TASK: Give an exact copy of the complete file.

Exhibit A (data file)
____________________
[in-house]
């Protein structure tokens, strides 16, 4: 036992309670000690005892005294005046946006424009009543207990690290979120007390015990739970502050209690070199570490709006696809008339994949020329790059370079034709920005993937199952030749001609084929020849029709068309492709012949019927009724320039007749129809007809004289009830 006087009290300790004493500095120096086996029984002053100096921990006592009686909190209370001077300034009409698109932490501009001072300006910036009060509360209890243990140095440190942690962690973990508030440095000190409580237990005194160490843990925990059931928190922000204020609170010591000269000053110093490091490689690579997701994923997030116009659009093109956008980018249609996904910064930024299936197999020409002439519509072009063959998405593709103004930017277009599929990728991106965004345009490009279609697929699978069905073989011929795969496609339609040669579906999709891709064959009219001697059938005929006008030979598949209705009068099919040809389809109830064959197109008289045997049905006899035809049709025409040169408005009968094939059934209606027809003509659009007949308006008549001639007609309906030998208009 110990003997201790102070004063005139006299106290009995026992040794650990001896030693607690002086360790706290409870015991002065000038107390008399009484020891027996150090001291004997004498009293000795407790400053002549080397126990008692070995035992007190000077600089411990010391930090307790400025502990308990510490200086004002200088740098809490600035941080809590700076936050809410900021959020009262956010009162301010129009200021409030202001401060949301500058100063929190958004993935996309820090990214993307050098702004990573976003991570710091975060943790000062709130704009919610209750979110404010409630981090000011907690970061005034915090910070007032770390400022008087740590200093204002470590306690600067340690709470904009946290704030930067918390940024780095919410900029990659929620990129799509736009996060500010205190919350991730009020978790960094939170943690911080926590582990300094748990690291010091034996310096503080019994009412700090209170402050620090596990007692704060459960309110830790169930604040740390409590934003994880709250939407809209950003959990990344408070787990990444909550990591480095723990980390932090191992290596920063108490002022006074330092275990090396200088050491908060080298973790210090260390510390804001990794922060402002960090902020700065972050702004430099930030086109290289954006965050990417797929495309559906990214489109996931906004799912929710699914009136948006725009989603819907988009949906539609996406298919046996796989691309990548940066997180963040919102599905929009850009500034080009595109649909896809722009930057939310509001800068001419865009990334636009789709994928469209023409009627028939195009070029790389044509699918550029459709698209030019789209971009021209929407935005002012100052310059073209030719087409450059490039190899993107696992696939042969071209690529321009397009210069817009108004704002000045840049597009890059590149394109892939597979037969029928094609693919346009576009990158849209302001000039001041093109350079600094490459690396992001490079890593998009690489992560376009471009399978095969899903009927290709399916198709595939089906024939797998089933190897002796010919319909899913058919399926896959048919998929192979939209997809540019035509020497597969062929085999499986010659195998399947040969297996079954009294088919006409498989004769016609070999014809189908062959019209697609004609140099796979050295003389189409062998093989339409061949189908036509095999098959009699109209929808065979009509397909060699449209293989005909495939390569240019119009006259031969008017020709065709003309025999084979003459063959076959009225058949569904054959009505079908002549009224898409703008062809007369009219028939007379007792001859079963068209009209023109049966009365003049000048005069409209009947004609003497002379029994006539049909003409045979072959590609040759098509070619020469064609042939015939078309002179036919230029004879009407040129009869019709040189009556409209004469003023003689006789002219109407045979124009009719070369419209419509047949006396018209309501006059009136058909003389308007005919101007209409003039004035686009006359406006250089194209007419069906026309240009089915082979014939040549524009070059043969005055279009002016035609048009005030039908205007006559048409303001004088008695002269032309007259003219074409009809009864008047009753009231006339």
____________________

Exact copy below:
[in-house]
């Protein structure tokens, strides 16, 4: 036992309670000690005892005294005046946006424009009543207990690290979120007390015990739970502050209690070199570490709006696809008339994949020329790059370079034709920005993937199952030749001609084929020849029709068309492709012949019927009724320039007749129809007809004289009830 006087009290300790004493500095120096086996029984002053100096921990006592009686909190209370001077300034009409698109932490501009001072300006910036009060509360209890243990140095440190942690962690973990508030440095000190409580237990005194160490843990925990059931928190922000204020609170010591000269000053110093490091490689690579997701994923997030116009659009093109956008980018249609996904910064930024299936197999020409002439519509072009063959998405593709103004930017277009599929990728991106965004345009490009279609697929699978069905073989011929795969496609339609040669579906999709891709064959009219001697059938005929006008030979598949209705009068099919040809389809109830064959197109008289045997049905006899035809049709025409040169408005009968094939059934209606027809003509659009007949308006008549001639007609309906030998208009 110990003997201790102070004063005139006299106290009995026992040794650990001896030693607690002086360790706290409870015991002065000038107390008399009484020891027996150090001291004997004498009293000795407790400053002549080397126990008692070995035992007190000077600089411990010391930090307790400025502990308990510490200086004002200088740098809490600035941080809590700076936050809410900021959020009262956010009162301010129009200021409030202001401060949301500058100063929190958004993935996309820090990214993307050098702004990573976003991570710091975060943790000062709130704009919610209750979110404010409630981090000011907690970061005034915090910070007032770390400022008087740590200093204002470590306690600067340690709470904009946290704030930067918390940024780095919410900029990659929620990129799509736009996060500010205190919350991730009020978790960094939170943690911080926590582990300094748990690291010091034996310096503080019994009412700090209170402050620090596990007692704060459960309110830790169930604040740390409590934003994880709250939407809209950003959990990344408070787990990444909550990591480095723990980390932090191992290596920063108490002022006074330092275990090396200088050491908060080298973790210090260390510390804001990794922060402002960090902020700065972050702004430099930030086109290289954006965050990417797929495309559906990214489109996931906004799912929710699914009136948006725009989603819907988009949906539609996406298919046996796989691309990548940066997180963040919102599905929009850009500034080009595109649909896809722009930057939310509001800068001419865009990334636009789709994928469209023409009627028939195009070029790389044509699918550029459709698209030019789209971009021209929407935005002012100052310059073209030719087409450059490039190899993107696992696939042969071209690529321009397009210069817009108004704002000045840049597009890059590149394109892939597979037969029928094609693919346009576009990158849209302001000039001041093109350079600094490459690396992001490079890593998009690489992560376009471009399978095969899903009927290709399916198709595939089906024939797998089933190897002796010919319909899913058919399926896959048919998929192979939209997809540019035509020497597969062929085999499986010659195998399947040969297996079954009294088919006409498989004769016609070999014809189908062959019209697609004609140099796979050295003389189409062998093989339409061949189908036509095999098959009699109209929808065979009509397909060699449209293989005909495939390569240019119009006259031969008017020709065709003309025999084979003459063959076959009225058949569904054959009505079908002549009224898409703008062809007369009219028939007379007792001859079963068209009209023109049966009365003049000048005069409209009947004609003497002379029994006539049909003409045979072959590609040759098509070619020469064609042939015939078309002179036919230029004879009407040129009869019709040189009556409209004469003023003689006789002219109407045979124009009719070369419209419509047949006396018209309501006059009136058909003389308007005919101007209409003039004035686009006359406006250089194209007419069906026309240009089915082979014939040549524009070059043969005055279009002016035609048009005030039908205007006559048409303001004088008695002269032309007259003219074409009809009864008047009753009231006339």